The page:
Takefusa Kubo’s first La Liga goal was a peach. It was also important. Mallorca had really been gifted their lead against Villarreal courtesy of two charitable penalties, but after the visitors converted one of their own at the beginning of the second half, the game’s momentum was threatening to turn.
But Kubo intervened. He received the ball on the crest of the D, dropped a shoulder and shimmied past his marker, and then lashed his shot across goal and into the net. A slight deflection may have spoiled the aesthetic, but it was still a vivid portrayal of his ability.
As, actually, had been the passage of play which led to the game’s first penalty, when he took possession tight to the goalline, slalomed between two defenders, and drew the foul in the box. It was a penalty earned rather than conceded, he left his feet like a skittish butterfly, but it was the slick skill which will endure.
There are many unrefined parts to his game, but that ability to dribble past defenders isn’t among them. Even now, at eighteen and with the physique of someone younger, his changes of direction make him incredibly difficult to defend one-on-one. He’s a thrilling prospect.
Kubo, of course, is on loan from Real Madrid. Because of circumstances beyond his control, he’s also been in the public eye for some time. Having initially moved to Spain to join Barcelona’s La Masia at the age of 10, he would be among a dozen youth players declared ineligible following the club’s breach of Article 19 of FIFA's transfer regulations.
He was released in 2015 and returned to Japan, joining FC Tokyo in the J League. In an interview he gave to Marca shortly after signing for Real in 2019, he discussed the difficulties of that initial hiccup.
“For a 13-year-old boy it is very hard as you want to play football and you don't know why they've kicked you out of the country. In fact, I still don't know why it happened. If a child wants to play football at a good club, I don't see the reason why he can't do it - why not let him?”
In time, he may reflect that to have been a blessing in disguise. La Masia’s reputation remains, but its function and role does not. The academy is, as of last summer, under the direction of Patrick Kluivert and, in addition to the departure of several coaches over the past few years – most notably Joan Vila, the former director of methodology – there’s a pervasive sense of dysfunction.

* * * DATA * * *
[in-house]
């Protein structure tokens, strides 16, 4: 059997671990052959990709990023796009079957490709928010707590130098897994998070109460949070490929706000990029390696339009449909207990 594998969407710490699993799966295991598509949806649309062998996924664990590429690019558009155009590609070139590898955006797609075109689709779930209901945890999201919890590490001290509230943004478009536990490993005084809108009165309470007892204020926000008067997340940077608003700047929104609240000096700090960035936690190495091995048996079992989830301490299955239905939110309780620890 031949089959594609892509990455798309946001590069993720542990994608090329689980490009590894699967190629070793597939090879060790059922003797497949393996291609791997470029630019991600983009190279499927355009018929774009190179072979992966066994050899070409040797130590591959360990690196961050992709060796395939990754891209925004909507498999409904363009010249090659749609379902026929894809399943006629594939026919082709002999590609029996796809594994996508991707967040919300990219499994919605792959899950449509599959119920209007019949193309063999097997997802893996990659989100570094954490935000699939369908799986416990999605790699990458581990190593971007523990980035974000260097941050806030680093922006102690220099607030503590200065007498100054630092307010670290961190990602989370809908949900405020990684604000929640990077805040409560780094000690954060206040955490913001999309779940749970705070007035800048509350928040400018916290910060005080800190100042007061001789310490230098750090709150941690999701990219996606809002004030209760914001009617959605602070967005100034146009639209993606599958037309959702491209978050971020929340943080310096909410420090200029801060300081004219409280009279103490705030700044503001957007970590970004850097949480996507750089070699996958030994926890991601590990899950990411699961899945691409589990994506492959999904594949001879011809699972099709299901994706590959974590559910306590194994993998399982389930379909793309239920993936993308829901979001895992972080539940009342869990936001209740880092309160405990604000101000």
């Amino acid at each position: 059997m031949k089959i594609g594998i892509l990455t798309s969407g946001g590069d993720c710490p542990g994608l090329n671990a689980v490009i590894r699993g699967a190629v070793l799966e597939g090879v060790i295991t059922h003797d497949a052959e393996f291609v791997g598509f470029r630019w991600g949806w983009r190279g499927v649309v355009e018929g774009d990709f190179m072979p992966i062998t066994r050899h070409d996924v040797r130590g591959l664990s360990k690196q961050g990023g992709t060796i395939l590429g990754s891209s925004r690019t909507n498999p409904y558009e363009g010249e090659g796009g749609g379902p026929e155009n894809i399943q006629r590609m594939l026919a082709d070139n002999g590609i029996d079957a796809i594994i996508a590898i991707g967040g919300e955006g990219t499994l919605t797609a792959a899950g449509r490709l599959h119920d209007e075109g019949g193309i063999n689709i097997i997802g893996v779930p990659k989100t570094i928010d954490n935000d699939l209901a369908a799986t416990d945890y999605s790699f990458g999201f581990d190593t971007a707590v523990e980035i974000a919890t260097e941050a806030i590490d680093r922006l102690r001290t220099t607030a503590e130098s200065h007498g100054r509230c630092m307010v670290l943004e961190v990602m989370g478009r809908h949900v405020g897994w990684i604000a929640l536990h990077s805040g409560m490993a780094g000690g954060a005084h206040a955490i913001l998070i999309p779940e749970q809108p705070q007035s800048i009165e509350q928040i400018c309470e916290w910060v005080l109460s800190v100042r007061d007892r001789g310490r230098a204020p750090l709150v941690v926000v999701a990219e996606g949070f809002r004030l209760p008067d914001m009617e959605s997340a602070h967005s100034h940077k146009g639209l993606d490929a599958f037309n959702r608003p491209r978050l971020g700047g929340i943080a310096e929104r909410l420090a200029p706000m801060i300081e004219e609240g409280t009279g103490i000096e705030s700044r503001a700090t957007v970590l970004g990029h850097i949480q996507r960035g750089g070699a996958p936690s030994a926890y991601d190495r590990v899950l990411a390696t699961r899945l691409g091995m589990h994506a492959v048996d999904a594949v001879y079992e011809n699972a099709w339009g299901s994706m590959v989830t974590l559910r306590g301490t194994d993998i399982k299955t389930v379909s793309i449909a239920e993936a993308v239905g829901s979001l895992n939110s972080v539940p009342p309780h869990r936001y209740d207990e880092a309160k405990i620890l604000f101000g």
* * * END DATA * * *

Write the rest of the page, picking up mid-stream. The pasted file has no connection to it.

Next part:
In October, following a breakdown in his relationship with Kluivert, the club dismissed Victor Valdes, the former goalkeeper who had been coaching the U19a side since July. Whatever the traumas suffered by Kubo in 2015 and however difficult that situation proved to be, it’s hard to avoid the conclusion that he was better off away from Barcelona’s ideological muddle.
The proof is really on the pitch. Kubo shimmers with finesse and plays with the seductive flashes which make it difficult to believe that he won’t rise to a very high level. Still, talented development has been proven an imprecise science before and there are many variables which will determined what kind of career Kubo will ultimately have.
One of them, you suspect, will be how he copes with celebrity. From the moment the world became aware of Kubo, it has – unhelpfully – known him as the Japanese Lionel Messi. Ten-a-penny identity though that may be, it’s a powerful one for an Asian player and, understandably, the resulting attention has been enormous.
Kubo has been followed to Mallorca by a phalanx of Japanese journalists. Football is not a dominant sport in the country, it battles with baseball and sumo for supremacy, but then it has never had a true star of the game.
Hidetoshi Nakata was a very fine player, but never quite reached the absolute pinnacle of the sport. Keisuke Honda, while extremely famous and still to be found playing for Vitesse, was never more than a second-tier presence in Europe. And, excellent player though remains, Yasuhito Endo’s legend doesn’t extend beyond his native country.
So there has always been a compromise. Either Japanese players haven’t quite been good enough for the very top of the game, they haven’t gained proper acceptance in Europe’s mass market or, unfairly in several cases but not always, they’ve been stalked by accusations regarding their commercial value.
But Kubo theoretically represents something different. He remains years away from his prime and a long way from even being a credible option for Real Madrid, but he has the kind of ability which makes that kind of rise plausible. And then what? A Japanese footballer excelling for the world’s most visible club – that’s a hefty prospect and one for which, as yet, there isn’t really a manual.
It does come with caveats, though, and some cause for concern. At the peak of his career, the tennis player Kei Nishikori revealed in an interview with The Telegraph that he was unable to spend more than three weeks a year in Tokyo.
“If I lived in Japan it might get crazy, but luckily I am in the States. It is difficult [in Tokyo]. I have to wear sunglasses, a hat, a mask, everything.”
The adulation was too much, the fame was too intrusive.
And that was a tennis player. And one, ultimately, who never won a Grand Slam. Imagine if Japan had a Federer, a Nadal, or a Djokovic, or what Nishikori might have experienced had his sport been played on football’s stage. What would that look like?
Take Kubo might show us.
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